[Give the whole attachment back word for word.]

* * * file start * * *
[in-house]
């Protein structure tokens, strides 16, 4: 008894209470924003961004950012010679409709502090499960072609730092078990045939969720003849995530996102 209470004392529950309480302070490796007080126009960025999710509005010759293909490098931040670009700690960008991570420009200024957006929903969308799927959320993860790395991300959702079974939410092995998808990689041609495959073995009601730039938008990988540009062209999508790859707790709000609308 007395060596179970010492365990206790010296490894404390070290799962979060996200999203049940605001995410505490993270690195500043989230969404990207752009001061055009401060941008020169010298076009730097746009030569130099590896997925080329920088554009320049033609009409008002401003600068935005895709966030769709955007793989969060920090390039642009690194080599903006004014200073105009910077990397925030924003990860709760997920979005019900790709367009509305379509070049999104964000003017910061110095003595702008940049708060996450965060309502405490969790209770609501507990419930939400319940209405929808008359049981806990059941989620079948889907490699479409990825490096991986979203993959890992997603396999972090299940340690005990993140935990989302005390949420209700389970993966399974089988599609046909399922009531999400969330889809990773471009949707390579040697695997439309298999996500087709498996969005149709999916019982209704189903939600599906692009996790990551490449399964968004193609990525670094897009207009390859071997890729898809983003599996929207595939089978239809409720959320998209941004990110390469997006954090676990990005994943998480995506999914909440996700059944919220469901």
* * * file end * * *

[in-house]
């Protein structure tokens, strides 16, 4: 008894209470924003961004950012010679409709502090499960072609730092078990045939969720003849995530996102 209470004392529950309480302070490796007080126009960025999710509005010759293909490098931040670009700690960008991570420009200024957006929903969308799927959320993860790395991300959702079974939410092995998808990689041609495959073995009601730039938008990988540009062209999508790859707790709000609308 007395060596179970010492365990206790010296490894404390070290799962979060996200999203049940605001995410505490993270690195500043989230969404990207752009001061055009401060941008020169010298076009730097746009030569130099590896997925080329920088554009320049033609009409008002401003600068935005895709966030769709955007793989969060920090390039642009690194080599903006004014200073105009910077990397925030924003990860709760997920979005019900790709367009509305379509070049999104964000003017910061110095003595702008940049708060996450965060309502405490969790209770609501507990419930939400319940209405929808008359049981806990059941989620079948889907490699479409990825490096991986979203993959890992997603396999972090299940340690005990993140935990989302005390949420209700389970993966399974089988599609046909399922009531999400969330889809990773471009949707390579040697695997439309298999996500087709498996969005149709999916019982209704189903939600599906692009996790990551490449399964968004193609990525670094897009207009390859071997890729898809983003599996929207595939089978239809409720959320998209941004990110390469997006954090676990990005994943998480995506999914909440996700059944919220469901």